It is Election Day in America. In less than 24 hours, we could very well have our first female President. Whatever your leanings, that is remarkable. However, even if the outcome doesn’t swing my way, I will have still spent the day with my family, taking them into the voting booth, sharing meals, & sitting together in a darkened movie theatre, & at each turn of the day, I’ll be thinking to myself & reminding them as well to look around. Look around at how lucky we are to be alive right now.

Real Work, or Smart Farmers & Tina Turner

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It may be that when we no longer know what to do, we have come to our real work, & when we no longer know which way to go, we have begun our real journey. 

Those are the words of renowned author, academic, & farmer (!) Wendell Berry, & while I can fully disclose that I have read absolutely none of his work, I came across this quote of his over a year ago thanks to Goodreads (let’s be friends!). I’ve had it open in a Google Chrome tab on my phone since then because I knew it was speaking to me. This sense of murky obscurity had begun to creep into my professional space, & I knew that something was coming.

Let’s be real for a moment. Adages such as “everything happens for a reason” give me nosebleeds. I’m definitely a dreamer, but I also have developed just enough cynicism throughout the years to avoid becoming treacly.

Still, when I think about the aforementioned Berry quote in regards to the perfect storm (too soon for puns?) of how I’ve just become a librarian, the flooding that swept away our school, & this massive outpouring of support from across the country & beyond, I can’t help but bask in the beauty of it all. It feels like my life has become this epically grand tapestry, woven together with all sorts of unpredictable & nontraditional materials to create something that is near-staggering to behold. Pause for a deep breath with me.

Tomorrow, boxes will begin arriving at our (temporary) school. Each one will overwhelm me as I know that its contents were sent out of an appreciation of the written word, a recognition of the importance of reading, & the desire to help another human. That is solid, friends. That is a foundation on which we can build just about anything.

When I wrote that original blog post, those words that have assuredly changed my life, I was at the point when I no longer knew what to do. I had left a good job to come into a school that was flooded & left void of its primary tool. I was at the place where I no longer knew where to go — beyond a crossroads, a dead end maybe. It was that blog post & the response of all of you beautiful people that set me off on this journey, igniting within me the recognition that I have now come to my real work.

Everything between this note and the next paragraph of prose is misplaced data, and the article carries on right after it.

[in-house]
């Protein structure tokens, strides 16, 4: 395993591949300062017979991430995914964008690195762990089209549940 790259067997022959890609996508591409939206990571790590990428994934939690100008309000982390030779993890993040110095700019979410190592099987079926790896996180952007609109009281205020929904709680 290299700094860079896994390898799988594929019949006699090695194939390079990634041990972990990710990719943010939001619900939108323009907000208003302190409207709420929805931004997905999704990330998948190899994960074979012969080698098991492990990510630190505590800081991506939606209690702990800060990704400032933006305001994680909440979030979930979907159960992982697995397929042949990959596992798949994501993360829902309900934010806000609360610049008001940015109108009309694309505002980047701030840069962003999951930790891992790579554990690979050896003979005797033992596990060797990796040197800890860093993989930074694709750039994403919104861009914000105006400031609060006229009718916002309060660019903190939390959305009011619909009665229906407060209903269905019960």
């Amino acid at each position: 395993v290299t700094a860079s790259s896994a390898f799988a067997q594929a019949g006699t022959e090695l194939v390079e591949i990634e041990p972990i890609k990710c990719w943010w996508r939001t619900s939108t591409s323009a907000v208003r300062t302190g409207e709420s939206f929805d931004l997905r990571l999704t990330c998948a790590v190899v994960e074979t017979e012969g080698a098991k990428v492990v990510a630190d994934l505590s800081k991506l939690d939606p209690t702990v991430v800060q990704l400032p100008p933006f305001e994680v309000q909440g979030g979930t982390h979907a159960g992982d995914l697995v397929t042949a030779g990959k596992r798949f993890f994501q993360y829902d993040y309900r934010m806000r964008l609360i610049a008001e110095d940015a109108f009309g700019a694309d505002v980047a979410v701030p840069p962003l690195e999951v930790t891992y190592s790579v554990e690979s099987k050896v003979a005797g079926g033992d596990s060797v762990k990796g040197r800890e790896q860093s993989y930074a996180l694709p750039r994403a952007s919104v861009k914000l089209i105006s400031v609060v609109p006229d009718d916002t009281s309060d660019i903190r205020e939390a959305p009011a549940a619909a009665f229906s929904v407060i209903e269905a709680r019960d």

Seeing as how you have been such an instrumental part of this experience, I hope you will subscribe to the blog (look to your left!) to keep abreast on how exactly the generosity of so many will come to heal our community. As we sang at my church this morning, greater things have yet to come. Greater things are still to be done in this city.

For those of you who have personally contacted me through Twitter, comments on this blog, or through email, I am working diligently to respond to each & every one of you. I even had a couple of helpers tonight, so I apologize, in advance, for typos.

Colonel, Daddy, & Hushpuppy

Thank you for all that you have done so far. Thanks for all of the books that your have sent. Thanks for retweeting. Thanks for sharing the blog on Facebook. Thanks to whomever submitted us to Reddit &, interestingly enough, FOX News. Thanks to the local newspaper where my parents & in-laws reside & where I graduated high school. Thanks to everyone who has been emailing Ellen. Lol.

Like Tina Turner said, you guys are simply the best. It is what it is. Don’t argue with Tina.

Brass Tacks, or Specifics Regarding Where, When, How, Etc.

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You guys!

I am overwhelmed with the love & support that you have offered to a little elementary school in Louisiana.

For more background info, check out the original post.

Donate via DonorsChooseUse the code LIFTOFF to have your donation matched dollar for dollar. If our most recent project has been funded, you can still donate via DonorsChoose gift card. Another project will be live ASAP. 

Donate via Amazon Wish ListYou guys are rocking the wish list out! I am having to update it feverishly to ensure that it stays stocked. NOTE: This is not a complaint!  

Donate via Bound to Stay Bound: S.O.S. LibraryBound to Stay Bound books are books with a special library binding that helps keep them in better condition & on the shelf longer. All of the titles listed here are award-winning & will be the true backbone of our library’s permanent collection.

Mail items to the school directly at the following address: 

Trey Veazey
2401 72nd Avenue
Baton Rouge, LA 70807